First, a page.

Judges now face a challenge when balancing parental rights and important health concerns. There are still so many unknowns with this virus that making the right decision is not easy. Judges expect COVID-19 to come up in child custody and family cases for the foreseeable future.
For example, you might have one parent who is more casual about the risk and the other who is hyper-vigilant. Judges will be expected to resolve their issues. The reopening of schools will likely increase the number of cases filed.
If your co-parent is not insisting that your child wear a mask, you certainly have a right to express concern about your child’s safely. However, there are some things to consider before you run to court.
- Communicate. Communicate. A judge will likely want to see that you tried to resolve the issue before filing any motion or application. It is important to document these communications as best you can so that you can present a persuasive argument to the Court.
- Best Interests of the Child. This is the gold standard for judges when deciding parenting time and/or decision-making authority. When making decisions regarding your child, there will be many times where only your child is the winner – meaning you and your ex-partner collectively lose. There will be times where you and your child are the winners. There will be times where your ex-partner and your child are the winners. That is co-parenting. That is setting aside your interests in favor of your child. It is also setting aside any bitterness or animosity you may still harbor toward your ex-partner in favor of your child.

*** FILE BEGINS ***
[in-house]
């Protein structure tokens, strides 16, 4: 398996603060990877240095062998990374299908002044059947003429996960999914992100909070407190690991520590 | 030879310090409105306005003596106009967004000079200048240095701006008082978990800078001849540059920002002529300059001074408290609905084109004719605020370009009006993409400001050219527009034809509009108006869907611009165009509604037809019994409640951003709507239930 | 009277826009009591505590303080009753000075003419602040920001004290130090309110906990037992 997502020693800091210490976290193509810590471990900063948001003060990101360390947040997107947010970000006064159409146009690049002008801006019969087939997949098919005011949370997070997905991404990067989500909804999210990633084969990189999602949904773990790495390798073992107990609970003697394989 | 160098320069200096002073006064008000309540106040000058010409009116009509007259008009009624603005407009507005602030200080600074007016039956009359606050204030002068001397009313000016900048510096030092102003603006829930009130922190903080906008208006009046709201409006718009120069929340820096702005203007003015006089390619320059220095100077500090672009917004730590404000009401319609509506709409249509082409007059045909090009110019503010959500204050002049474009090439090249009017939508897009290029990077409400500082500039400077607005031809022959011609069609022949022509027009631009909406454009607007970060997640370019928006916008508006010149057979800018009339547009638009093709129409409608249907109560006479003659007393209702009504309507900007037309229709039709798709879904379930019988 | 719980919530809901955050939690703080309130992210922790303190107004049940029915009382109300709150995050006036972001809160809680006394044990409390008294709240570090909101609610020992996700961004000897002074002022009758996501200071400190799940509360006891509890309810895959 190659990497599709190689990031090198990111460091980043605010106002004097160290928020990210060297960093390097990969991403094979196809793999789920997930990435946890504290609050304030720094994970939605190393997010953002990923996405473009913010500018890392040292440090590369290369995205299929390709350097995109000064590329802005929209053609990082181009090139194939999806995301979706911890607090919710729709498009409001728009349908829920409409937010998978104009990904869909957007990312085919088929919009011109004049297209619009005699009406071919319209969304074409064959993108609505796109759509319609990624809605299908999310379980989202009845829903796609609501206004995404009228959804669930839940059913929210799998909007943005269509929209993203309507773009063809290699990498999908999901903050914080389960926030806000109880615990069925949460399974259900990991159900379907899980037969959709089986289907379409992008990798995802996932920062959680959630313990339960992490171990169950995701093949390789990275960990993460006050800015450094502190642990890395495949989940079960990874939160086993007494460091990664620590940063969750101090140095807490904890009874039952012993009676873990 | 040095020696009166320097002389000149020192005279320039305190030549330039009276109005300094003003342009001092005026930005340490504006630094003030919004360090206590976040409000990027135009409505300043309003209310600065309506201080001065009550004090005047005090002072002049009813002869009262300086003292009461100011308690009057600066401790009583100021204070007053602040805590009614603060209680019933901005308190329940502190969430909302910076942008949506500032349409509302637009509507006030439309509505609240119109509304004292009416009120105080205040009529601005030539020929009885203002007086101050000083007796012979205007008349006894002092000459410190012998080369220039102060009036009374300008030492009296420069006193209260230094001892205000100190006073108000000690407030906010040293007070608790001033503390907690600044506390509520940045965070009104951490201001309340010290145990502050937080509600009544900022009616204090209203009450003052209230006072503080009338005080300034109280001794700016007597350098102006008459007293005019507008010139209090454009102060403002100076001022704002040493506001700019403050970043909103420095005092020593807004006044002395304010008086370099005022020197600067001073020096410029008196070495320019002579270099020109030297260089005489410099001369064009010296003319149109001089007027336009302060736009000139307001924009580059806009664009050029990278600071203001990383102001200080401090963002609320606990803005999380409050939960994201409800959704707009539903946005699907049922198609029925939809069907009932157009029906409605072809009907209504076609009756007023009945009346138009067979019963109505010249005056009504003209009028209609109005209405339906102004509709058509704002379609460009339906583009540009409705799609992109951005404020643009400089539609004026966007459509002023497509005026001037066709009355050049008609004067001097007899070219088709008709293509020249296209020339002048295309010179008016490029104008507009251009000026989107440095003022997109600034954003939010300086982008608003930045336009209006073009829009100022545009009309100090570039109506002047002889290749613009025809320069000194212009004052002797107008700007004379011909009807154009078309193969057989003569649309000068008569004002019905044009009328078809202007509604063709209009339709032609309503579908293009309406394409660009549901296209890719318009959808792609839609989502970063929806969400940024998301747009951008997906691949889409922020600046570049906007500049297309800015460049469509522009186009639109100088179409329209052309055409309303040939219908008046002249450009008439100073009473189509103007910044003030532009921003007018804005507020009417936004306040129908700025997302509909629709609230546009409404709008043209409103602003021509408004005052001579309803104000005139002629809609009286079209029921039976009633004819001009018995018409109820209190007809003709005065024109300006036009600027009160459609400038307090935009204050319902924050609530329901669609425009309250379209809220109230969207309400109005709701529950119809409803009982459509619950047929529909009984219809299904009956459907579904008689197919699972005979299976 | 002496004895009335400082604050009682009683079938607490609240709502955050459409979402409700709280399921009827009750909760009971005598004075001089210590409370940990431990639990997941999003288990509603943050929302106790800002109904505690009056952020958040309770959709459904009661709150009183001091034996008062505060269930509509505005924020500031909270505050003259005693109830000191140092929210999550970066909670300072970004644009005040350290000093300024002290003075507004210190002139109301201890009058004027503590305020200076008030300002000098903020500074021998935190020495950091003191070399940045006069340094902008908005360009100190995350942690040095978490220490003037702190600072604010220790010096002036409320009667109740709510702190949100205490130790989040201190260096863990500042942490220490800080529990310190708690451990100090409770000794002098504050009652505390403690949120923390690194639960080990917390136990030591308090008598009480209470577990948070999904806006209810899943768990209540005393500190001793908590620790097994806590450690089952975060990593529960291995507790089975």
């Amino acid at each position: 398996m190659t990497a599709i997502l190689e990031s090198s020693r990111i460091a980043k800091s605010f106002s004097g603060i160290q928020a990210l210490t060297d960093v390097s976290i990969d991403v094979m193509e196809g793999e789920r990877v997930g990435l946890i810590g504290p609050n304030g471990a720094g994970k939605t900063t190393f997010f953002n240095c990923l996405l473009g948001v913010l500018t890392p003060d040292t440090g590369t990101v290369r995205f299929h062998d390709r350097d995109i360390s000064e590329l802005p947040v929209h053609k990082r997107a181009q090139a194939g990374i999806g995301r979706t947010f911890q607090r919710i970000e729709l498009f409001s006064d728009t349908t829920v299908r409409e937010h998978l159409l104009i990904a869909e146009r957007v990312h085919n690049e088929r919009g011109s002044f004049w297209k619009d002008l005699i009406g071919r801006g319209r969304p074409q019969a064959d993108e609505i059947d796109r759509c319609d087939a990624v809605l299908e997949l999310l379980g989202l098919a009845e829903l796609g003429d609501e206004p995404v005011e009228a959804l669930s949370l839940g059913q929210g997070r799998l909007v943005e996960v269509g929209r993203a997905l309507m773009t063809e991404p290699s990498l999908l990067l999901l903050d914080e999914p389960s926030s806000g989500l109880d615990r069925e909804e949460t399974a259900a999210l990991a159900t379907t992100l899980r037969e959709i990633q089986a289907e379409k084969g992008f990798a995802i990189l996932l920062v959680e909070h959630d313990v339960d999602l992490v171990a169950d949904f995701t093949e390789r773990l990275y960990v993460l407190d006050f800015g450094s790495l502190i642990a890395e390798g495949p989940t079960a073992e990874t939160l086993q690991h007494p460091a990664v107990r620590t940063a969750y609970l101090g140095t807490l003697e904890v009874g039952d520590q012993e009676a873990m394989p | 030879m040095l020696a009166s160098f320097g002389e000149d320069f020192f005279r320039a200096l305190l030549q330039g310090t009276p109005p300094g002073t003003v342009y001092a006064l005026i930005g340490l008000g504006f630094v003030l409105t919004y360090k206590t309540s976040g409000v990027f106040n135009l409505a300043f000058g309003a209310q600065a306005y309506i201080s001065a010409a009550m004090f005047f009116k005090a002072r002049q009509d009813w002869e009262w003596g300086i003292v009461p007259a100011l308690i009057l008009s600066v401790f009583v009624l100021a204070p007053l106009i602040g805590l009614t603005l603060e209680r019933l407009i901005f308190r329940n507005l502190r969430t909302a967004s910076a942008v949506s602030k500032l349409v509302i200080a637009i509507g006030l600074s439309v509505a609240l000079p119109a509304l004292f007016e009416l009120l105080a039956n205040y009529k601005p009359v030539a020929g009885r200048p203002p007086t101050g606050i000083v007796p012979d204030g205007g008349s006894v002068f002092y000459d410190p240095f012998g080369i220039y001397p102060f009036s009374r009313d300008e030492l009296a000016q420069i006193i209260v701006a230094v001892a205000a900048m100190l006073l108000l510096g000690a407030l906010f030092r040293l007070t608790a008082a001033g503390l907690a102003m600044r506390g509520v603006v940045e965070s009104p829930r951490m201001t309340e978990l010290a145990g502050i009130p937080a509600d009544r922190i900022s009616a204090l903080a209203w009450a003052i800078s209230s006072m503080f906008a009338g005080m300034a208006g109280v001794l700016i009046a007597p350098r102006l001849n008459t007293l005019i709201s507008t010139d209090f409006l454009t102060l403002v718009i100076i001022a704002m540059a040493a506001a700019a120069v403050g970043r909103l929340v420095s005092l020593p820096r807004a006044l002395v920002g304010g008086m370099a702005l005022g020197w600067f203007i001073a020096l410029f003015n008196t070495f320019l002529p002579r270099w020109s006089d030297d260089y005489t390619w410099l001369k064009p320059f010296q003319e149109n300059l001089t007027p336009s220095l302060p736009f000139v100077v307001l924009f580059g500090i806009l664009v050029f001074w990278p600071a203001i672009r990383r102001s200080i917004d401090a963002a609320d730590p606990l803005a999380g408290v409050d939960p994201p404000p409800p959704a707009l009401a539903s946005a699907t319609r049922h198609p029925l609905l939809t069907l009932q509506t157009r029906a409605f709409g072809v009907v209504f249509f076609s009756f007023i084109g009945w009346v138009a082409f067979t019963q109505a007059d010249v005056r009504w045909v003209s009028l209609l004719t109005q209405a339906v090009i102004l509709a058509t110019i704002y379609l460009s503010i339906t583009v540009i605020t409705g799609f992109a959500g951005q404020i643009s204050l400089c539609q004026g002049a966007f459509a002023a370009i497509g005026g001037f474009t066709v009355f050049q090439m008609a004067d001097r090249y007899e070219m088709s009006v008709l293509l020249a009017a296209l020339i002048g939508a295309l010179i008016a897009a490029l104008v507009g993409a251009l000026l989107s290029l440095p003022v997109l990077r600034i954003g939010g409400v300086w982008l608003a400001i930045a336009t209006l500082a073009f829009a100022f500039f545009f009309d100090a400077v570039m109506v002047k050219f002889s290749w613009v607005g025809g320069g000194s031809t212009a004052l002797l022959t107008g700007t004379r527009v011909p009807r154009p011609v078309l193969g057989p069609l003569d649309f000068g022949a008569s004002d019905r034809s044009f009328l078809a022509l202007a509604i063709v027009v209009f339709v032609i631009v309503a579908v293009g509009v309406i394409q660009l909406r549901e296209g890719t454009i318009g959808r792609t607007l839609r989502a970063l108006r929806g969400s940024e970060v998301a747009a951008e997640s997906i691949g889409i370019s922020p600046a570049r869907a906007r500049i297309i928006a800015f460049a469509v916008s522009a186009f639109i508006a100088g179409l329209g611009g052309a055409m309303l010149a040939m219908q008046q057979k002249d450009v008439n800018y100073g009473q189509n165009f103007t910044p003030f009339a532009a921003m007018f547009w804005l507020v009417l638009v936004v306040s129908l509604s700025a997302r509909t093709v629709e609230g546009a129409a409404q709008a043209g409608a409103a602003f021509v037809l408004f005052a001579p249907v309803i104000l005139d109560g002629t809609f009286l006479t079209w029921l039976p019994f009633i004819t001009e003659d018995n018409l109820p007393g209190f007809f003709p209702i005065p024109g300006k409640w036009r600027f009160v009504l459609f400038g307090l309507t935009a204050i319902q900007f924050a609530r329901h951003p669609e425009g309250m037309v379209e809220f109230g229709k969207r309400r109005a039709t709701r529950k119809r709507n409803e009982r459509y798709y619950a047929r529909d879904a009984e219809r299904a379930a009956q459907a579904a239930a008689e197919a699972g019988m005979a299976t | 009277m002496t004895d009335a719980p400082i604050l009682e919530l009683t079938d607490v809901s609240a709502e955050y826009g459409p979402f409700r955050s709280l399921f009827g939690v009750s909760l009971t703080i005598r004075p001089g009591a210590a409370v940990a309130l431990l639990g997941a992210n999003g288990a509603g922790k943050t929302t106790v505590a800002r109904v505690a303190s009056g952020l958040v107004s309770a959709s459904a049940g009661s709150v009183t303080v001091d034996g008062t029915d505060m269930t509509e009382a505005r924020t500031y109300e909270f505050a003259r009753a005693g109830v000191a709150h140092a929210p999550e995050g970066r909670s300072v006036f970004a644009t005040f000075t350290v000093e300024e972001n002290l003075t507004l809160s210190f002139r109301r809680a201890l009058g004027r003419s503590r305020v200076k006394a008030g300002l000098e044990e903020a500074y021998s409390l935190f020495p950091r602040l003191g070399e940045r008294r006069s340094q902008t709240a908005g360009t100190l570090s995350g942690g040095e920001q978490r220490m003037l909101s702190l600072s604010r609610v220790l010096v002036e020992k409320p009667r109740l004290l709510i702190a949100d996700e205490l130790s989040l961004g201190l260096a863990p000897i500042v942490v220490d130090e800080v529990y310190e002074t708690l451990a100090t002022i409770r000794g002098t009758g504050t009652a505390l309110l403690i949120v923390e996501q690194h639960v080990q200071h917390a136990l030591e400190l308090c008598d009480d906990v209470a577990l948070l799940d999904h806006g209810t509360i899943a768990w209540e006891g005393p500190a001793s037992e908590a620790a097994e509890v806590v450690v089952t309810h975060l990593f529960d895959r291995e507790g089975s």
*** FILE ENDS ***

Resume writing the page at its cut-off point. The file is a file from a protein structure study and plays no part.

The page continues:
Keep in mind that in many family court cases, the issue, or the fight, if you will, is not about the particular problem, which in this specific case is mask wearing. It’s about control. When parties divorce or cease residing together as a family unit, each person loses some control over the other party and over raising the child. In a setting where there is loss of control in many aspects of life, mask refusal may be the one area where one parent can regain perceived control – and also not be portrayed as the “task-master” parent.
Before you open the lines of communication, check yourself. Ask yourself if you are willing to empathize with the other person. Shaming someone about their position might make them dig their heels in even more. Research shows that if people feel “self-affirmed” they are more likely to accept new information.
Establish a common identity – which, if you’re having this discussion with your ex-partner, you already have one – your child. Frame the conversation around keeping your child safe, which in turn keeps each of your respective extended families safe.
You’ve done all of the above. You’ve listened. You’ve empathized. You’ve framed the conversation and found a common thread. Now what? Repeat and repeat again. In order to sway someone, especially someone you are tied to for the rest of your life, you must put in the emotional work, which is never easy and takes time. There is no real shortcut.
In the end, we can all agree that none of us like wearing masks, especially our children. But it’s common sense that to reduce the spread of COVID-19, we, including our children, must wear masks. Do your best to sway your co-parent in the hope that you can avoid litigation; but keep in mind that the judges are already facing and deciding this very issue.
New York Child Custody Lawyer
In the face of COVID-19 you may find yourself facing child custody issues. If you do, you will want an experienced child custody lawyer on your team. The Mandel Law Firm can help. Get in touch today to schedule your consultation.